3. Everything the student writes should be oriented around a specific rhetorical purpose and audience that is known to the student and analyzed prior to putting words on the page. This may include, but should extend significantly beyond, academic audiences.

4. Not all writing is equal, but all writing matters.

5. Practicing rigor in writing is important, but rigor is not synonymous with length, or complexity, or even the amount of time spent on the writing.

6. Experimentation and failure as a method of practice should be encouraged and valued.

7. Students write best when they’re writing about things they’re interested in or care about.

8. Instructors should discuss writing-related anxiety directly with students, acknowledge their concerns, share their own experiences and struggles with anxiety, and make recommendations for dealing with that anxiety at the process level.

I’m already doing specific things in class that address these propositions, but I’m contemplating more.

A handful of colleagues have been discussing the adoption of either grading contracts or specifications grading as a way to move the instructor out of the spotlight when it comes to evaluation.

I’m also trying to conceive assignments that won’t be subject to formal grading and feedback, but for which there are clear incentives for students to stretch themselves and engage with.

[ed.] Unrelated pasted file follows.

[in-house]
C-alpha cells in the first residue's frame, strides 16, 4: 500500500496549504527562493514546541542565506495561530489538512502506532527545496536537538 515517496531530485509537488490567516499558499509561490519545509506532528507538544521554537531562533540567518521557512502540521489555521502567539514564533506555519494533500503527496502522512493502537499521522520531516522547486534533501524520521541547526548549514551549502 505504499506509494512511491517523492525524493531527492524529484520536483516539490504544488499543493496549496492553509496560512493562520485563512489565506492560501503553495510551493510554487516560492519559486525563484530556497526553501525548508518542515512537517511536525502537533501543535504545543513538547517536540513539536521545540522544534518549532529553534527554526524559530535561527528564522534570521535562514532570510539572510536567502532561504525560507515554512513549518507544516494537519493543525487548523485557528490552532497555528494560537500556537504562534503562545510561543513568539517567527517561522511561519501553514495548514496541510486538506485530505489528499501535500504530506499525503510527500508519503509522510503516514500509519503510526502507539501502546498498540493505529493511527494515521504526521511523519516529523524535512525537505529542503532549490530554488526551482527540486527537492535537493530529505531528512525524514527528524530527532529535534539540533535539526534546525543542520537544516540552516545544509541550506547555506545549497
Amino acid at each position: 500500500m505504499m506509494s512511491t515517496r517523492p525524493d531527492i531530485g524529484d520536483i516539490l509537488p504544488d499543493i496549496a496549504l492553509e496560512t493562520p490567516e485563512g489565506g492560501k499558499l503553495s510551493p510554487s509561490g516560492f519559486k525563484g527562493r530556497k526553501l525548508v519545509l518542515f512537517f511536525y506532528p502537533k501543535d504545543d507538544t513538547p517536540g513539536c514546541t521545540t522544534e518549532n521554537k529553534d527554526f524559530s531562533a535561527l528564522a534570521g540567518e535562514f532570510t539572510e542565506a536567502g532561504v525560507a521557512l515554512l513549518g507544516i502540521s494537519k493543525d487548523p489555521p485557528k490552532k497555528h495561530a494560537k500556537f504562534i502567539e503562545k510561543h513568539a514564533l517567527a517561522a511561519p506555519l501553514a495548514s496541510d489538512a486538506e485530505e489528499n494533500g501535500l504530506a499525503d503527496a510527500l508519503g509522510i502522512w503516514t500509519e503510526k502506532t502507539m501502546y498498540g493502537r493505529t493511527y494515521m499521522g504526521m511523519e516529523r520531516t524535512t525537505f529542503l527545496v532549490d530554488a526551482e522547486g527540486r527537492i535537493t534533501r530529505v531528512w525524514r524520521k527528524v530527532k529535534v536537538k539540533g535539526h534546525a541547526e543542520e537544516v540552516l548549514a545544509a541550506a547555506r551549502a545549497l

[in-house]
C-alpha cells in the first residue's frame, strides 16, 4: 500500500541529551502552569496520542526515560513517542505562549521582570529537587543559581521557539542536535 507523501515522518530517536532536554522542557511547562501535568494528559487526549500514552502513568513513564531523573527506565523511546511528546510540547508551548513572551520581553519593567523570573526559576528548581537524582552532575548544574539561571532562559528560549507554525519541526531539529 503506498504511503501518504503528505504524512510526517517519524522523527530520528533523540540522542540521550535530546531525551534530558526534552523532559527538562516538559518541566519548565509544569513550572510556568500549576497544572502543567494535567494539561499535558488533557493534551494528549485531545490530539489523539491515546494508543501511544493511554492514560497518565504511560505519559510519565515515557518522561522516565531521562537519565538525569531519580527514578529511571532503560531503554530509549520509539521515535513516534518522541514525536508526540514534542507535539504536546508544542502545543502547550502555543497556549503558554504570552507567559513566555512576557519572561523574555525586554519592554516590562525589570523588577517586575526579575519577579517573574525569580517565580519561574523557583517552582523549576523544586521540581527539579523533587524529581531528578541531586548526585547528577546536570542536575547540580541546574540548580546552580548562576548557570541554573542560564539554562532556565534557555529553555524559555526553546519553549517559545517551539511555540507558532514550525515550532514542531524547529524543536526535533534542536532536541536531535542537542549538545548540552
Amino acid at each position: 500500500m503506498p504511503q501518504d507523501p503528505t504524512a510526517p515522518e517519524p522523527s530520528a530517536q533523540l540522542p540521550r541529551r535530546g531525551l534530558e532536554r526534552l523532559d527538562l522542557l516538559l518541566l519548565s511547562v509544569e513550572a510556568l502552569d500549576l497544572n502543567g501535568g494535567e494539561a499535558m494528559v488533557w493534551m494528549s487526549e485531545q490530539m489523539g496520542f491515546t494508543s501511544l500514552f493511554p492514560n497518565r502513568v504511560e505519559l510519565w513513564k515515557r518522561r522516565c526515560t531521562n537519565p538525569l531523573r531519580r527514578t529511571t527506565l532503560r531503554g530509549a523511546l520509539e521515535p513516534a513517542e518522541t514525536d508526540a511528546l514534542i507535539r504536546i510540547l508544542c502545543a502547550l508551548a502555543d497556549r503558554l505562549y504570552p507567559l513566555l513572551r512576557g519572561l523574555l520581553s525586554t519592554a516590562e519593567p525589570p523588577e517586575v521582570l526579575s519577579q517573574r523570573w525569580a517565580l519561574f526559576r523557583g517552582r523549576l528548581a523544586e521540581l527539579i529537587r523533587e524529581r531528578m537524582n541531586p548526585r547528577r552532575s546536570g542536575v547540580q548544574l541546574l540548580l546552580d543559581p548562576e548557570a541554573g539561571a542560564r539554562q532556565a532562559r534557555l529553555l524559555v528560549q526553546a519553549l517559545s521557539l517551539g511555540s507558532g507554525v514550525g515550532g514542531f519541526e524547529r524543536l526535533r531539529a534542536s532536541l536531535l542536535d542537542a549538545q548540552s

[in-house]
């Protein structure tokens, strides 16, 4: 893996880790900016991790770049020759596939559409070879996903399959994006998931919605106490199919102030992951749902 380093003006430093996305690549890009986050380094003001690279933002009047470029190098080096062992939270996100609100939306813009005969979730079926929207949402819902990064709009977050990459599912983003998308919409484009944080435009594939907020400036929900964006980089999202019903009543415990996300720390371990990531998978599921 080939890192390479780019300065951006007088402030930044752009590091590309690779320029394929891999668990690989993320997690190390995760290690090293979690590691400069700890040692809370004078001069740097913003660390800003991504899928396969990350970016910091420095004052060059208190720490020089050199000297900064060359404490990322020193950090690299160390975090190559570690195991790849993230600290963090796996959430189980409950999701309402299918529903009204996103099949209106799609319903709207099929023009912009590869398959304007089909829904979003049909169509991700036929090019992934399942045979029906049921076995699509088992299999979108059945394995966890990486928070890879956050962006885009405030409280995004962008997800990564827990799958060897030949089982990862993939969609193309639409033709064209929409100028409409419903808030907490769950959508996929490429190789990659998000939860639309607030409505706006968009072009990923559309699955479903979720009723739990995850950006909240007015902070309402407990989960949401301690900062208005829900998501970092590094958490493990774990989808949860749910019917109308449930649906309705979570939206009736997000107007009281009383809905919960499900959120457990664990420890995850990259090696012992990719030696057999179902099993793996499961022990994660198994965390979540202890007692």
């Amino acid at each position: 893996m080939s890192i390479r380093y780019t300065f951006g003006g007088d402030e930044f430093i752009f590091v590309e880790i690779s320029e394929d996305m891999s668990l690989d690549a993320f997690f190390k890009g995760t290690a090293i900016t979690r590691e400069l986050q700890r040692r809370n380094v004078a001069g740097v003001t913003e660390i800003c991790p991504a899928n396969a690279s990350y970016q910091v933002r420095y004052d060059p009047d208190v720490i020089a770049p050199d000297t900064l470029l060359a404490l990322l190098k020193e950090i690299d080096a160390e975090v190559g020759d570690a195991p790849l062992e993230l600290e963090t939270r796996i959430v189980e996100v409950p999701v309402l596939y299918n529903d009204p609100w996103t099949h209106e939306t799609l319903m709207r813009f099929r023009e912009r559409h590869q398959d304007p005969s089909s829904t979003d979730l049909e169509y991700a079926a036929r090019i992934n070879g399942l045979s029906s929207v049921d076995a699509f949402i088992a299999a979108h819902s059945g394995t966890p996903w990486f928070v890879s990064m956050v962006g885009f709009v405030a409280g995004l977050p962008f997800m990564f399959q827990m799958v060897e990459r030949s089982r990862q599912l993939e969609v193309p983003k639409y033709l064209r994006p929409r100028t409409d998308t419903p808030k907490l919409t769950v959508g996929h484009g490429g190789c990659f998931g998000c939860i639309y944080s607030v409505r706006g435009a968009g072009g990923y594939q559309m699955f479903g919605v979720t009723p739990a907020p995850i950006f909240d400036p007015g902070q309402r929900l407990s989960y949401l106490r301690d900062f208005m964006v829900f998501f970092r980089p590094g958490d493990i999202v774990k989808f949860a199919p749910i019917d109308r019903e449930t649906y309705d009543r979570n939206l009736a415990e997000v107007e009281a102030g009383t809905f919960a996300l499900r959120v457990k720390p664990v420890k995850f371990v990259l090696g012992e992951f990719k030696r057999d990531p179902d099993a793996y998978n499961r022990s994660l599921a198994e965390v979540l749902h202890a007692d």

When we are working on argument, I may do something like assign a review that must be “published” in a public platform. Or, I could require students to post a substantive response on an article of their choosing at nytimes.com.

I want to create the right kind of discomfort, not anxiety, but frisson, where students forget that they’re writing for a class.

The uncertain part of this from my perspective is that it requires me to give up much of my power. I’ve traditionally viewed one of my chief roles as an instructor as the person who maintains the standards, who uses his expertise to tell students how close they are to snuff and then tries to coach them closer to the goal.

Grades, however, tend to be not very good incentives for writing well. I believe that ultimately, writing must come from an internal, rather than external drive. Why can’t I do that same coaching I claim to value without the cudgel of grades?

I’m starting to think that the effectiveness of this approach could be answered with a single student evaluation question: “Having taken this course, do you want to write more in the future?”

Is there a more important measurement of success?


[1] There’s probably a lot to go around. My chief suspect is a culture of competition and scarcity exemplified in the high stakes testing regime we’ve been pursuing for a generation. https://www.insidehighered.com/blogs/just-visiting/open-letter-education-system-please-stop-destroying-students Helicopter parenting, excess self-esteem, exposure to social media, and all kinds of other things are probably at work as well.

[2] One of the reasons I’m even writing this blog post is because I’d had a bad previous day working on a novel and had crisis of faith number 845,672 over my ability to write the book, causing significant anxiety, which had me turning to Twitter, which alerted me to the Times article, and got me thinking, after which I went on a Tweeting jag which seemed to resonate with some.

The inspiration for this post started from a Twitter jag where I just started saying things.